Senate Republicans Propose Bill Unraveling Obamacare

Senator Majority Leader Mitch McConnell walks to the Senate floor of the U.S. Capitol after unveiling a draft bill on healthcare in Washington, U.S. June 22, 2017. REUTERS/Kevin Lamarque


WASHINGTON  | A seven-year push by U.S. Republicans to dismantle Obamacare and kill the taxes it imposed on the wealthy reached a critical phase on Thursday when Senate Republican leaders unveiled a draft bill they aim to put to a vote, possibly as early as next week.

With Democrats deeply opposed to Republican attempts to overhaul former President Barack Obama's signature healthcare law, the route to passage was extremely narrow for President Donald Trump's party, with no assurances that moderates and conservatives will be able to bridge their differences.

The draft bill proposes repealing a 3.8 percent net investment income tax on high earners retroactively to the start of 2017, not at some point in the future, as some analysts had speculated. The tax, affecting high-income Americans and imposed to help pay for Obamacare, has been a key target for Republicans.

The legislation also curbs Obamacare's expanded Medicaid help for the poor and reshapes subsidies to low-income people for private insurance.

Senate Majority Leader Mitch McConnell and his lieutenants worked in secret for weeks on the bill, and he said debate on it would start next week.

Republicans who control the House of Representatives approved a more conservative version last month.


U.S. hospital stocks traded sharply higher after the bill was released, adding to gains from earlier in the session.

HCA Healthcare Inc (HCA.N) rose 3.3 percent, while Tenet Healthcare Corp (THC.N) surged 7.4 percent.

Health insurers also traded broadly higher, with large players Aetna Inc (AET.N) and UnitedHealth Group Inc (UNH.N) each up more than 1.5 percent. Insurers that specialize in Medicaid also gained, with Centene Corp (CNC.N) up 2.2 percent and Molina Healthcare Inc (MOH.N) rising 2.4 percent.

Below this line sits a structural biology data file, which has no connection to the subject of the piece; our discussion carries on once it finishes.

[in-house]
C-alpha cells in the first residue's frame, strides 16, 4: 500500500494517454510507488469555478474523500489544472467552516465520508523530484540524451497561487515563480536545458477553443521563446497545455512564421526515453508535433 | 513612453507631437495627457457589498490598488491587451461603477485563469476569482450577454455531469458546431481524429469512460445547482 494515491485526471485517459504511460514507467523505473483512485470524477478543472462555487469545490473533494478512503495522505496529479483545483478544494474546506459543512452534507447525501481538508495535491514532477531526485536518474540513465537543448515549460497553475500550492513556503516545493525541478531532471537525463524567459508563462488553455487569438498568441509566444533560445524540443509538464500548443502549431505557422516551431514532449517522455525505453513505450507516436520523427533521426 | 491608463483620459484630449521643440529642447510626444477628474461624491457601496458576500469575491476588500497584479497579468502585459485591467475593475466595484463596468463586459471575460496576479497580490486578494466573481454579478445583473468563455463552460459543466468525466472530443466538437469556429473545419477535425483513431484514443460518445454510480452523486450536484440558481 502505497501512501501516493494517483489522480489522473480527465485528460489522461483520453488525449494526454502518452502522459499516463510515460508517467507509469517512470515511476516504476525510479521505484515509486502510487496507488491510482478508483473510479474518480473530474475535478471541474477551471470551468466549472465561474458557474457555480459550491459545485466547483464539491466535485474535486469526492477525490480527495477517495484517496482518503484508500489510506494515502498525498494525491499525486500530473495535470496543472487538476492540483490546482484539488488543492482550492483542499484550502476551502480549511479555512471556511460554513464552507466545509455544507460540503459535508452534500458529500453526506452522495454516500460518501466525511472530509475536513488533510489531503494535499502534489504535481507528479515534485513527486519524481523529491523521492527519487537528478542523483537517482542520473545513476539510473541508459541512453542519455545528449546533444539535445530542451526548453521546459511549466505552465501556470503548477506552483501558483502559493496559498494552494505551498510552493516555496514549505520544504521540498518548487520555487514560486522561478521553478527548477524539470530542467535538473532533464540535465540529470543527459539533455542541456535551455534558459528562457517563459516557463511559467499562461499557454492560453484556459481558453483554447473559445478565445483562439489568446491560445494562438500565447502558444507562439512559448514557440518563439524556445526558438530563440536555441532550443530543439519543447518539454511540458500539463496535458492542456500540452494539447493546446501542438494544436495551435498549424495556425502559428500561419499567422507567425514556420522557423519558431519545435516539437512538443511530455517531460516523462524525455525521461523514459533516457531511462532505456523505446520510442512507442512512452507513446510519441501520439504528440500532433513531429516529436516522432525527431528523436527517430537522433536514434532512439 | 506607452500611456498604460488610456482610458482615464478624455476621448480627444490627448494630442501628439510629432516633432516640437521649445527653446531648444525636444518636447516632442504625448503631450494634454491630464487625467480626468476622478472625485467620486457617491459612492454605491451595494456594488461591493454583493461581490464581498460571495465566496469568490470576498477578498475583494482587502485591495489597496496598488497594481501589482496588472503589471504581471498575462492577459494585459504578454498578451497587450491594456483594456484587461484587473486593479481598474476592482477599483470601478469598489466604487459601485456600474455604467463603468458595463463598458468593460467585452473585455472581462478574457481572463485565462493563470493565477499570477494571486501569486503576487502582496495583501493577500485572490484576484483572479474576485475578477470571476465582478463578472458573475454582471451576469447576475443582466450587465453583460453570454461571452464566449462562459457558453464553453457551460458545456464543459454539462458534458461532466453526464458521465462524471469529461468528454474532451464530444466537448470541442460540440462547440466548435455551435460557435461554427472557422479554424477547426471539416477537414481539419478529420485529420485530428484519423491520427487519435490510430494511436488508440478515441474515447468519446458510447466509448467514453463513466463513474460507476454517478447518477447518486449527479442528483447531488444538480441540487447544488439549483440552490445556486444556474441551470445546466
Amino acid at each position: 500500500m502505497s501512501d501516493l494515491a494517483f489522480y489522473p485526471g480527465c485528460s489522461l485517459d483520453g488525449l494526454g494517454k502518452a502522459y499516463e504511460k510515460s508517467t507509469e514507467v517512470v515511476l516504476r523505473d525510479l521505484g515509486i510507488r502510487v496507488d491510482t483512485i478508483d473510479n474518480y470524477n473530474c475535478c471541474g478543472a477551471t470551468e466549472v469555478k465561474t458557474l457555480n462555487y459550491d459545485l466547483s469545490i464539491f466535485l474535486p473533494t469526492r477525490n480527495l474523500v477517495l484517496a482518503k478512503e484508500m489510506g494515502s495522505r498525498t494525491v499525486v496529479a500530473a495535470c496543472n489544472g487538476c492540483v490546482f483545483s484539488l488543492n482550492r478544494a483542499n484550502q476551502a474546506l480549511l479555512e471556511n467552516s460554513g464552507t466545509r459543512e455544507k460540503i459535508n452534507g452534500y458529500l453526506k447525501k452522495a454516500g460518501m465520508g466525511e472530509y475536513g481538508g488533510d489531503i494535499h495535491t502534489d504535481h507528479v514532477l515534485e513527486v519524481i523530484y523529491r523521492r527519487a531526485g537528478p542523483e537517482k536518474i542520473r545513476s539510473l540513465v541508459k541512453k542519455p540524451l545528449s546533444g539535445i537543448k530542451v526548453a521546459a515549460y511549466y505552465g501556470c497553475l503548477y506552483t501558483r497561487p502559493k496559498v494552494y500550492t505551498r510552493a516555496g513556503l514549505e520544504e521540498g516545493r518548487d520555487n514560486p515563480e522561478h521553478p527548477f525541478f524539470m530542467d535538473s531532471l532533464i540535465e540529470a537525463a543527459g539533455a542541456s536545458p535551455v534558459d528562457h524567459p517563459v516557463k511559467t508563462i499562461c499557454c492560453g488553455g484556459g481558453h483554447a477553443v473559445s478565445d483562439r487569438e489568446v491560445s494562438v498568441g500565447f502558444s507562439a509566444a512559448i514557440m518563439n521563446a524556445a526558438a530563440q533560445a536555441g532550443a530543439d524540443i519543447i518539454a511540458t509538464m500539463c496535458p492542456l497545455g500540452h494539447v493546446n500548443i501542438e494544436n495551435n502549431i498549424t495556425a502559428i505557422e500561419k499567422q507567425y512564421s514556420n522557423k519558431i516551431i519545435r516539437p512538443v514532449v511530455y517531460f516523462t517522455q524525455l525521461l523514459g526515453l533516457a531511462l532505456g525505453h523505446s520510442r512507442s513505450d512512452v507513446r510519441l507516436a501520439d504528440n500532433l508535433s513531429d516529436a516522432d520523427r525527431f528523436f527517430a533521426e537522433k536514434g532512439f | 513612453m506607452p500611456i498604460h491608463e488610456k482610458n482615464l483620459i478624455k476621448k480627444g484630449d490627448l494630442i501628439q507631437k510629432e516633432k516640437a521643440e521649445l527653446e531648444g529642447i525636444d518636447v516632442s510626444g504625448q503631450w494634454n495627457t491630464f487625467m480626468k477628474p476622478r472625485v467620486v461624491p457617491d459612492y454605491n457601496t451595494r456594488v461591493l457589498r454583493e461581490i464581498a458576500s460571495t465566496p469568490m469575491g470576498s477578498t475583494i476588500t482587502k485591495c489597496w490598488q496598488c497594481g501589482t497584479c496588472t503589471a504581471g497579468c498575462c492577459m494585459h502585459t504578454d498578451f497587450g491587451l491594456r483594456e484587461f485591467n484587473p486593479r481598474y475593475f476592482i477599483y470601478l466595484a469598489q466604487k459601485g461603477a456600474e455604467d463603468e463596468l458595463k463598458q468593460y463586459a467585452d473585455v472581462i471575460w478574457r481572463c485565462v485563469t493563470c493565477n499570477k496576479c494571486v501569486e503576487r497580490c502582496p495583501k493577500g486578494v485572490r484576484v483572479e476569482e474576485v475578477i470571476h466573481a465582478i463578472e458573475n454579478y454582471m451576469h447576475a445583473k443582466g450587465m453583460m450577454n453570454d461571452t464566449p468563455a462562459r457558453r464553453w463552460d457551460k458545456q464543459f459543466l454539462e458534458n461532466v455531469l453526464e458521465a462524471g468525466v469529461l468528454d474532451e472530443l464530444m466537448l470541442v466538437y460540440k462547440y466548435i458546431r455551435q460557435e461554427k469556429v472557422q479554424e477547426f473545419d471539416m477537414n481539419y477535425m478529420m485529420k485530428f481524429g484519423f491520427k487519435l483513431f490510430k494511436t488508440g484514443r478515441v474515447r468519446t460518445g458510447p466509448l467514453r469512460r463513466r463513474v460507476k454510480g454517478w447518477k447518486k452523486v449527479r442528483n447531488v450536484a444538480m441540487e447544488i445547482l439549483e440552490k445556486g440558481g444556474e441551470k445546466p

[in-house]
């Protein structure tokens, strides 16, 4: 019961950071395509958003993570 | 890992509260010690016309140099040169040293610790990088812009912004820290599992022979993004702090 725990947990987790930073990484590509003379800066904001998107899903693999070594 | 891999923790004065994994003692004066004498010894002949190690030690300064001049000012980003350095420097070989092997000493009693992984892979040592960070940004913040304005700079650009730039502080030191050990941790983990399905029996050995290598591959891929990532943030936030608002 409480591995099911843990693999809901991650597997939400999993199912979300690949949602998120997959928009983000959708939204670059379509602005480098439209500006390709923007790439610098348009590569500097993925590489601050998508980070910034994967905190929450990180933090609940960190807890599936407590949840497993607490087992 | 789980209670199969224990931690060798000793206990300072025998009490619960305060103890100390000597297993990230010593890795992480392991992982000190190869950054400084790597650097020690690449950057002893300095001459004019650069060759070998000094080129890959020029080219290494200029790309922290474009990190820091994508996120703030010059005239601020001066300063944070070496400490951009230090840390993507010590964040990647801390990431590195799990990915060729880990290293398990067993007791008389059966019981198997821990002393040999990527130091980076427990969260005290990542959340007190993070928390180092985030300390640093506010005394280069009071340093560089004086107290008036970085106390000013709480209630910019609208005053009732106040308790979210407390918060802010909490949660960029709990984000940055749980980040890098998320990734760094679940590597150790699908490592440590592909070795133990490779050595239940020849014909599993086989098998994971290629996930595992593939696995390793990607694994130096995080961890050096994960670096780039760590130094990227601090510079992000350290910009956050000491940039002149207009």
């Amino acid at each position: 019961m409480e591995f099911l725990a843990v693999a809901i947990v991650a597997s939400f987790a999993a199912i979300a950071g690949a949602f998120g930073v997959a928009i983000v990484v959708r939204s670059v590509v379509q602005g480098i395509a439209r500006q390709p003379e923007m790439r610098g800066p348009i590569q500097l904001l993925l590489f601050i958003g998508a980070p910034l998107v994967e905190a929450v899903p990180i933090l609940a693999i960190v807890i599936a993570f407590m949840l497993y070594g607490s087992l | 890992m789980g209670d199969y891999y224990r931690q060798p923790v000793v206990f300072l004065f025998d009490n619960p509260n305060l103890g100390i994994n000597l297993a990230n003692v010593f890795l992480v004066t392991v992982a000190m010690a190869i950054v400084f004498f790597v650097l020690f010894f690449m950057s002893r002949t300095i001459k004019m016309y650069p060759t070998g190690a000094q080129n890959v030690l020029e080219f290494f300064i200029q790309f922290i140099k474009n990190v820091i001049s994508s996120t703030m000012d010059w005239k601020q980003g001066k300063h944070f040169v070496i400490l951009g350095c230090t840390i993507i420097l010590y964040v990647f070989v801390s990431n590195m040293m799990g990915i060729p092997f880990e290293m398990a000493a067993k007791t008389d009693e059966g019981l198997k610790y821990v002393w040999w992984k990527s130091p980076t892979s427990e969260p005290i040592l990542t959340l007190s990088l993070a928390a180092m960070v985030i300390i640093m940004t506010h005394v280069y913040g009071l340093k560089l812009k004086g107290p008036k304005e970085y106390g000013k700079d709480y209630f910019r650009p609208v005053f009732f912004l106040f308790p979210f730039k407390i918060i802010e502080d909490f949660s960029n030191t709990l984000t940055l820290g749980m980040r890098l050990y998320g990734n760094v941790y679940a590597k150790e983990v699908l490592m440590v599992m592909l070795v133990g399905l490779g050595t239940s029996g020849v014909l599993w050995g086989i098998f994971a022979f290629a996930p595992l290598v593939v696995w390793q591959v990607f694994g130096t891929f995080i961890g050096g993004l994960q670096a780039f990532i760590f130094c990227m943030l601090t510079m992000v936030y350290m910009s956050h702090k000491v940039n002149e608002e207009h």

The overall S&P 500 healthcare sector .SPXHC was up 1.3 percent and hit an all-time high.

Mizuho Securities' director of research, Sheryl Skolnick, said in a research note, “Hospital stocks are up on this news today. They should be, in our view, as the near-term risks would be abated if the subsidy and Medicaid provisions hold through Senate and House negotiations.”

The subsidies enabling low-income people to buy private health insurance are expected to be linked to recipients' income in the Senate bill, a "major improvement" from a measure approved last month by the U.S. House of Representatives that tied them solely to age, Republican Senator Susan Collins said.

Some of the Senate bill's provisions could be political land mines, with individual senators' reactions crucial to determining whether or not the Affordable Care Act, popularly known as Obamacare, survives a Republican attack that has been underway since its passage in 2010.

But even with control of the White House and both chambers of Congress since January, the Republicans have struggled to make good on their bold campaign promises to repeal and replace Obamacare.

The law is credited with expanding health insurance to millions of Americans. Republicans say it costs too much and involves the federal government too much in healthcare. Trump made Obamacare repeal a centerpiece of his 2016 election campaign.

Trump has urged the Republican-led Senate to pass a more "generous" bill than the one approved by the House. He privately described that version as "mean," according to congressional sources.

Democrats accuse Republicans of sabotaging Obamacare, and say the Republican bill will make healthcare unaffordable for poorer Americans while cutting taxes for the wealthy.

McConnell may have a tough job convincing enough Republican senators that the Senate bill improves on the House version. A Reuters/Ipsos poll this month found nearly 60 percent of adults believed the House bill would make insurance costlier for low-income Americans and people with pre-existing conditions. Only 13 percent said it would improve healthcare quality.

The nonpartisan Congressional Budget Office estimated the House bill would kick 23 million people off their healthcare plans. Healthcare is a top priority for voters, and many Republicans fear a legislative misstep could hurt them.

By Richard Cowan and Susan Cornwell | Thu Jun 22, 2017 | 11:44am EDT

(Additional reporting by Caroline Humer; Editing by Jeffrey Benkoe, Nick Zieminski and Jonathan Oatis)



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